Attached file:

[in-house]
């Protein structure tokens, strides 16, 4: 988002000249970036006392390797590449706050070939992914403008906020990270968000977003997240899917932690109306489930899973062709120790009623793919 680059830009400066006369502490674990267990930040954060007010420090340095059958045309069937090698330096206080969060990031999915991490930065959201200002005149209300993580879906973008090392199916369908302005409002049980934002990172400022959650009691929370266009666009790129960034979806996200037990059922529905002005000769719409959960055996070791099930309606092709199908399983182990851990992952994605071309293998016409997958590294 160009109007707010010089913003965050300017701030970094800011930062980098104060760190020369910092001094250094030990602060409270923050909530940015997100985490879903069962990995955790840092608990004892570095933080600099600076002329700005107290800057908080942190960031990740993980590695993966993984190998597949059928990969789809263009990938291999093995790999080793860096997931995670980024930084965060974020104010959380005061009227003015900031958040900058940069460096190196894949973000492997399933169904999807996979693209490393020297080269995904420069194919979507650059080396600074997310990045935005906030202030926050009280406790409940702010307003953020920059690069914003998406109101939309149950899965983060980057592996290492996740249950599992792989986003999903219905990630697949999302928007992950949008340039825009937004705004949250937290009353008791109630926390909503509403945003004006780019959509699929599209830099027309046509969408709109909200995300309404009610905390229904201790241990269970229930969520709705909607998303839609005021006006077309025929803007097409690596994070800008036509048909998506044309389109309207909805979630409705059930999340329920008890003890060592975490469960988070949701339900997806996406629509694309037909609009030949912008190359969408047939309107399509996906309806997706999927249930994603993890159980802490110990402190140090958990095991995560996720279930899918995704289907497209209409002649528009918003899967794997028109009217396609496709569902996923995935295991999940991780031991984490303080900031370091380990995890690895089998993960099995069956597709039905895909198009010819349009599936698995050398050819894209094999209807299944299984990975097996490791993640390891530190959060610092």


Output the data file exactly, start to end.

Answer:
[in-house]
């Protein structure tokens, strides 16, 4: 988002000249970036006392390797590449706050070939992914403008906020990270968000977003997240899917932690109306489930899973062709120790009623793919 680059830009400066006369502490674990267990930040954060007010420090340095059958045309069937090698330096206080969060990031999915991490930065959201200002005149209300993580879906973008090392199916369908302005409002049980934002990172400022959650009691929370266009666009790129960034979806996200037990059922529905002005000769719409959960055996070791099930309606092709199908399983182990851990992952994605071309293998016409997958590294 160009109007707010010089913003965050300017701030970094800011930062980098104060760190020369910092001094250094030990602060409270923050909530940015997100985490879903069962990995955790840092608990004892570095933080600099600076002329700005107290800057908080942190960031990740993980590695993966993984190998597949059928990969789809263009990938291999093995790999080793860096997931995670980024930084965060974020104010959380005061009227003015900031958040900058940069460096190196894949973000492997399933169904999807996979693209490393020297080269995904420069194919979507650059080396600074997310990045935005906030202030926050009280406790409940702010307003953020920059690069914003998406109101939309149950899965983060980057592996290492996740249950599992792989986003999903219905990630697949999302928007992950949008340039825009937004705004949250937290009353008791109630926390909503509403945003004006780019959509699929599209830099027309046509969408709109909200995300309404009610905390229904201790241990269970229930969520709705909607998303839609005021006006077309025929803007097409690596994070800008036509048909998506044309389109309207909805979630409705059930999340329920008890003890060592975490469960988070949701339900997806996406629509694309037909609009030949912008190359969408047939309107399509996906309806997706999927249930994603993890159980802490110990402190140090958990095991995560996720279930899918995704289907497209209409002649528009918003899967794997028109009217396609496709569902996923995935295991999940991780031991984490303080900031370091380990995890690895089998993960099995069956597709039905895909198009010819349009599936698995050398050819894209094999209807299944299984990975097996490791993640390891530190959060610092």